None of this changes the fact that Dr Coates is very right in that what the AVMA has stated has been misinterpreted by the extremists who prefer to follow a belief system rather than science.

  • 09/29/2012 10:33am

    Westcoastsyrinx, if you are going write about Drs. Becker and Pitcairn, please do so factually. Perhaps if you read their books, you might realize that Dr. Becker strongly recommends raw meat diets and that Dr. Pitcairn was a lot more educated about formulating healthful dog and cat diets than your comments indicate that you are.

  • REAL Problem is Kibble
    09/28/2012 02:50pm

    But the real problem is kibble. Just look at the dry pet foods that have been recalled by the FDA:

    http://www.accessdata.fda.gov/scripts/newpetfoodrecalls/

    Many of these recalls were for pathogens that were found in DRY food. Rarely did any commercially produced raw diets appear on the FDA's recall list.

    I agree that you do take a risk when feeding a raw diet, however past history has shown that the risk seems greater if you feed a diet consisting of kibble.

    The real issue lies in that the AVMA chose to single out pathogens in raw diets without also addressing the greater risk with feeding kibble. Their policy was poorly drafted. The AVMA's policy should have focused on the safe handing of ALL pet foods and not just raw diets.

    Regarding the allegations that the AVMA is "in the pocket" of the commercial pet food industry, I would like to point out a few facts that may lead one to question why AVMA chose to only address the feeding of raw diets while not addressing the risks also associated with feeding dry diets.

    The feeding of raw food was first addressed by the Delta Society. In 2010 The Delta Society, a national charity that trains and organizes pet visitations to the sick and elderly, made a decision to ban all Pet Partners that feed raw meat pet food. Brenda Bax, Marketing Director, Purina Pet Foods who incidentally also held a position on the Delta Society's board of directors played a significant role in Delta Society's decision to ban raw pet food fed dogs from participating in their program. Even more interesting is that all participant dogs now volunteering for Delta Society wear a Purina patch on their harness.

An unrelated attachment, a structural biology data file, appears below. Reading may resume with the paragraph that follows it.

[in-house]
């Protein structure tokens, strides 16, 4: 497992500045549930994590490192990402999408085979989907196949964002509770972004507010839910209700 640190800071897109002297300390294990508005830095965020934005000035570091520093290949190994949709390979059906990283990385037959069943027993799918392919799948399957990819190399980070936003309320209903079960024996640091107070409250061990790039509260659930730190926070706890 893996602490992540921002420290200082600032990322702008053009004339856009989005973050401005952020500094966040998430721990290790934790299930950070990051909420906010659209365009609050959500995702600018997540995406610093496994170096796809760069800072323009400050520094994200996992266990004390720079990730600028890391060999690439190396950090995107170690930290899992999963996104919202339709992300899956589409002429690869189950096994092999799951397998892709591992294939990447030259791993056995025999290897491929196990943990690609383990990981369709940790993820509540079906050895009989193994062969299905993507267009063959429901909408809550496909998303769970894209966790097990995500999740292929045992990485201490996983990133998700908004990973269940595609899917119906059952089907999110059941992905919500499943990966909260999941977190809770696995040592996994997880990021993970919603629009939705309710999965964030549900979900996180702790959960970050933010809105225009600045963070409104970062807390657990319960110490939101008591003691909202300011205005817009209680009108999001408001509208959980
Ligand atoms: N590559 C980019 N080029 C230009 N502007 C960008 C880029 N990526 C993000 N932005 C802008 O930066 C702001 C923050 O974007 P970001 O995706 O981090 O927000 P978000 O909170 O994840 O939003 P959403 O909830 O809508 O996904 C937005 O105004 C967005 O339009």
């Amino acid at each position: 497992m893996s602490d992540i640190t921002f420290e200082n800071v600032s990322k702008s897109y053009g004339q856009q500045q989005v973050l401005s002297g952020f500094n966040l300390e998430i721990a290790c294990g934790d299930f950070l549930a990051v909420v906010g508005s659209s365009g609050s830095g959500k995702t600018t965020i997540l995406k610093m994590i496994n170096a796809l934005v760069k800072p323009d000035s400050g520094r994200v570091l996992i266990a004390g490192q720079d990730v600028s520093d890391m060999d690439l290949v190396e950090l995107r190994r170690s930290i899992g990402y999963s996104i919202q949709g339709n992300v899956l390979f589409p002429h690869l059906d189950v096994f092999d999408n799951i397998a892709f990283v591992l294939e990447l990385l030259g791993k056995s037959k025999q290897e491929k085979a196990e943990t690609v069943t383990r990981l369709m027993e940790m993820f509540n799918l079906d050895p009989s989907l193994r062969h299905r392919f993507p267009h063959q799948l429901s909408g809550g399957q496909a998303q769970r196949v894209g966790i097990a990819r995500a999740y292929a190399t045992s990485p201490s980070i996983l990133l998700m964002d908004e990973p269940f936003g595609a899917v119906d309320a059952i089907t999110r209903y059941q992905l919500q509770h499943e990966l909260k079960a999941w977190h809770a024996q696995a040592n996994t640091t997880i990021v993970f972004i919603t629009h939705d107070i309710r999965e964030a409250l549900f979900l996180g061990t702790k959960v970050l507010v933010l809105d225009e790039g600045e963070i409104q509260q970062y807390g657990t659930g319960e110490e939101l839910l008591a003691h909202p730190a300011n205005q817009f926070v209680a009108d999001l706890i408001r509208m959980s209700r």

By the AVMA's own admission, their Raw Diet Policy was suggested by the Delta Society. The AVMA's statement about the resolution states "the Delta Society inquired if AVMA had a related policy." Was the Delta Society's agenda to push this resolution influenced by Brenda Bax and Purina Pet Foods?

    The 2012 AVMA Convention website states "Special Thanks to our 2012 Diamond Partner" - Hill's Science Diet and Hill's Rx pet foods. The charity arm of the AVMA is the American Veterinary Medical Foundation, AVMF. Their 2010 tax documents show donations from the following corporations (pages 17 and 18)...

    Bayer Animal Health - $45,000.00
    Elanco Animal Health - $85,000.00
    Merial - $225,000.00
    Pfizer, Inc. - $131,475.00
    Hill's Pet Nutrition, Inc. - $45,000.00
    Intervet Inc./Sherring-Plough Animal Health - $85,000.00

    While it is no crime for a charity veterinary organization to accept donations from pharmaceutical corporations and a pet food corporation, can the AVMA remain unbiased when over $600,000.00 is received, in one year, from these corporations? Can the AVMA remain unbiased when a pet food manufacturer sponsors a national convention? Additionally, I would also expect Dr. Coates to support the AVMA's Raw or Undercooked Animal-Source Protein in Cat and Dog Diets policy as her blog is also sponsored by Hill's Pet Nutrition.